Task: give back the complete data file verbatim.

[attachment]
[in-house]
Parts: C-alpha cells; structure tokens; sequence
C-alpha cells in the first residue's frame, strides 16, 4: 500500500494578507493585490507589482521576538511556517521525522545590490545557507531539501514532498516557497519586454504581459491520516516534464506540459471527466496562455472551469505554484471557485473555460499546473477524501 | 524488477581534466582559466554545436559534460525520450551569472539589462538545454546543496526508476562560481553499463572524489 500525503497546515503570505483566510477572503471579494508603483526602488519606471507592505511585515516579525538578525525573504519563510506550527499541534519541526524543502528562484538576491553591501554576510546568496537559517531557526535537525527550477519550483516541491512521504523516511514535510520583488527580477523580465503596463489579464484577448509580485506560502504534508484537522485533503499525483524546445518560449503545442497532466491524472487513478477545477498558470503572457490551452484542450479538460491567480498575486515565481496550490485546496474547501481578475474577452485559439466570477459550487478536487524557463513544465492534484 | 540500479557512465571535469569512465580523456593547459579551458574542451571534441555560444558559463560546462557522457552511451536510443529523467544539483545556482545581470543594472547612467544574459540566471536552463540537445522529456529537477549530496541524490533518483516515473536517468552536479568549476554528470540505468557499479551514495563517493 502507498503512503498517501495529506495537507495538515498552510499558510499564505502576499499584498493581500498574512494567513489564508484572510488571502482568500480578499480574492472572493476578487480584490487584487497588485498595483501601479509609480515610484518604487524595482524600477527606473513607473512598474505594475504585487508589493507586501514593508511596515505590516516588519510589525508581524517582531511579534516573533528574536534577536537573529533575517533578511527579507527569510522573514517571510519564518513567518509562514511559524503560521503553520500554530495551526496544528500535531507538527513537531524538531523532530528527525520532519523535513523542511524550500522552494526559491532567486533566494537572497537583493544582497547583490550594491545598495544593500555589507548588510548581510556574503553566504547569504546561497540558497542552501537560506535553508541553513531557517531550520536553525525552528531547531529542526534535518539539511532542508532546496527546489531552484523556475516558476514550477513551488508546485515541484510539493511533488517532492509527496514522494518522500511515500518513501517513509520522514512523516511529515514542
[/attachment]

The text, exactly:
[in-house]
Parts: C-alpha cells; structure tokens; sequence
C-alpha cells in the first residue's frame, strides 16, 4: 500500500494578507493585490507589482521576538511556517521525522545590490545557507531539501514532498516557497519586454504581459491520516516534464506540459471527466496562455472551469505554484471557485473555460499546473477524501 | 524488477581534466582559466554545436559534460525520450551569472539589462538545454546543496526508476562560481553499463572524489 500525503497546515503570505483566510477572503471579494508603483526602488519606471507592505511585515516579525538578525525573504519563510506550527499541534519541526524543502528562484538576491553591501554576510546568496537559517531557526535537525527550477519550483516541491512521504523516511514535510520583488527580477523580465503596463489579464484577448509580485506560502504534508484537522485533503499525483524546445518560449503545442497532466491524472487513478477545477498558470503572457490551452484542450479538460491567480498575486515565481496550490485546496474547501481578475474577452485559439466570477459550487478536487524557463513544465492534484 | 540500479557512465571535469569512465580523456593547459579551458574542451571534441555560444558559463560546462557522457552511451536510443529523467544539483545556482545581470543594472547612467544574459540566471536552463540537445522529456529537477549530496541524490533518483516515473536517468552536479568549476554528470540505468557499479551514495563517493 502507498503512503498517501495529506495537507495538515498552510499558510499564505502576499499584498493581500498574512494567513489564508484572510488571502482568500480578499480574492472572493476578487480584490487584487497588485498595483501601479509609480515610484518604487524595482524600477527606473513607473512598474505594475504585487508589493507586501514593508511596515505590516516588519510589525508581524517582531511579534516573533528574536534577536537573529533575517533578511527579507527569510522573514517571510519564518513567518509562514511559524503560521503553520500554530495551526496544528500535531507538527513537531524538531523532530528527525520532519523535513523542511524550500522552494526559491532567486533566494537572497537583493544582497547583490550594491545598495544593500555589507548588510548581510556574503553566504547569504546561497540558497542552501537560506535553508541553513531557517531550520536553525525552528531547531529542526534535518539539511532542508532546496527546489531552484523556475516558476514550477513551488508546485515541484510539493511533488517532492509527496514522494518522500511515500518513501517513509520522514512523516511529515514542